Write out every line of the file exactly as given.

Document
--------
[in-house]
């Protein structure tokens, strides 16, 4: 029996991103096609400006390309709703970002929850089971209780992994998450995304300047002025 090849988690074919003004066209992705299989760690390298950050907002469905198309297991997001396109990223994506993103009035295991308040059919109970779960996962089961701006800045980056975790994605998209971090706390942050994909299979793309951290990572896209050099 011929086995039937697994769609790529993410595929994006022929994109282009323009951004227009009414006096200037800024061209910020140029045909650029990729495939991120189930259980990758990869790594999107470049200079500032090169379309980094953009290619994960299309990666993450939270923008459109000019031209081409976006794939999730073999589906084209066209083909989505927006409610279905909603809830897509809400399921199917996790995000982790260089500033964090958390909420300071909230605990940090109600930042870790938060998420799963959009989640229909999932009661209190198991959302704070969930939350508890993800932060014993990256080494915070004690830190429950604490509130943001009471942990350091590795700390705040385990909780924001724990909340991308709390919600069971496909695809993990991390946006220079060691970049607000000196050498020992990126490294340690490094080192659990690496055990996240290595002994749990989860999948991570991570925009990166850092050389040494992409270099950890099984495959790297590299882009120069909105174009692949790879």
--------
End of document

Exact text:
[in-house]
């Protein structure tokens, strides 16, 4: 029996991103096609400006390309709703970002929850089971209780992994998450995304300047002025 090849988690074919003004066209992705299989760690390298950050907002469905198309297991997001396109990223994506993103009035295991308040059919109970779960996962089961701006800045980056975790994605998209971090706390942050994909299979793309951290990572896209050099 011929086995039937697994769609790529993410595929994006022929994109282009323009951004227009009414006096200037800024061209910020140029045909650029990729495939991120189930259980990758990869790594999107470049200079500032090169379309980094953009290619994960299309990666993450939270923008459109000019031209081409976006794939999730073999589906084209066209083909989505927006409610279905909603809830897509809400399921199917996790995000982790260089500033964090958390909420300071909230605990940090109600930042870790938060998420799963959009989640229909999932009661209190198991959302704070969930939350508890993800932060014993990256080494915070004690830190429950604490509130943001009471942990350091590795700390705040385990909780924001724990909340991308709390919600069971496909695809993990991390946006220079060691970049607000000196050498020992990126490294340690490094080192659990690496055990996240290595002994749990989860999948991570991570925009990166850092050389040494992409270099950890099984495959790297590299882009120069909105174009692949790879």